if your desired use is just to own some vacant land next to your house to
ensure you have no neighbors. It would look like you’re not actively using
it, or profiting from it, but is that sufficient to constitute abandonment?

“look like” is the key, I think. If you see them doing it, you can warn
them or something. That is public and conspicuous. That’s one reason the
civil law distinguishes between these cases– for example if I see someone
squatting and confront them, and agree to give them (say) a 50 year
lease–then they are not ‘tolling’ the statute of limitations/acuqisitive
prescription because they are holding it “under color of title” or whatevr
the doctrine is called. They are doing it ostensibly with my permission.
bUt if they refuse to sign the lease and insist they own it, and use it in
open defiance of my demands, and I never take physical or legal action to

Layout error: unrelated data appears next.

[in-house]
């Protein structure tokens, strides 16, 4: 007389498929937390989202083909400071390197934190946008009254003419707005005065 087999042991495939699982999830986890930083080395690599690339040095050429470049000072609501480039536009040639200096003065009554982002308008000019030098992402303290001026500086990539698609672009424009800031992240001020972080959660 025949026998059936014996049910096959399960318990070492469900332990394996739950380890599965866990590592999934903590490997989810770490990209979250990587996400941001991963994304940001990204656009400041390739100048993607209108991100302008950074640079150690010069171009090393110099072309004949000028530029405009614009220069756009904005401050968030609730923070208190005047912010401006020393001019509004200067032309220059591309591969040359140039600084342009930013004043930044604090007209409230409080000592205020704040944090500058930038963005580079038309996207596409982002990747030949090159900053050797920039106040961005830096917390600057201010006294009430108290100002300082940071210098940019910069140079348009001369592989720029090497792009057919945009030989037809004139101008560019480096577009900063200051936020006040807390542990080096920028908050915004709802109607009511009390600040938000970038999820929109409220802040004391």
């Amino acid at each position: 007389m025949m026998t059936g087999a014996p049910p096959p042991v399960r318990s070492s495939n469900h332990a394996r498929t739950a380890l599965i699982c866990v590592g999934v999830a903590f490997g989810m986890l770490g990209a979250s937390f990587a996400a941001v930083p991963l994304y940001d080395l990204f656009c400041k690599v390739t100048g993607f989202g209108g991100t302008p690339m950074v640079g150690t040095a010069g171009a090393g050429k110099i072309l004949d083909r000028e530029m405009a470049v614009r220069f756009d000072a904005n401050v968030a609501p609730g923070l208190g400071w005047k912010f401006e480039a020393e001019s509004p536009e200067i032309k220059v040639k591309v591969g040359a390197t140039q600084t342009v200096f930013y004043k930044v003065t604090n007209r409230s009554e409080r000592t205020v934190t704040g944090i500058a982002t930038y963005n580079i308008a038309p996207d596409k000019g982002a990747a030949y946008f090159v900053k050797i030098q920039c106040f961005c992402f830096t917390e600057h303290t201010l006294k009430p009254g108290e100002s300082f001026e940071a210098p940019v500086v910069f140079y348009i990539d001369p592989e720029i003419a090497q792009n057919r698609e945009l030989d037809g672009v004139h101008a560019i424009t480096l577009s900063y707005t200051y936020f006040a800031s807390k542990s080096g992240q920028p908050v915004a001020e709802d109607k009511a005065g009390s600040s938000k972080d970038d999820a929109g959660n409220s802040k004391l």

oust them, then after a cetain time (say, 30 years) we would say, their
title is good–so I have effectively abandoned it.

And, of course, your comments about what might be abandonment must assume
some initial homesteading — by building the fence? — since you cannot
abandon what you don’t first own.

this is too complicated to discuss here–I think you don’t need actual
homesteading or even actual ownership to base your claim on–precisely
because onwership disputes are always between 2 or more real peoplel, so
the law just makes A and B trce title back to a “common ancestor” C. THen
it figures out who has the better claim “since C”. It doesn’t matter if C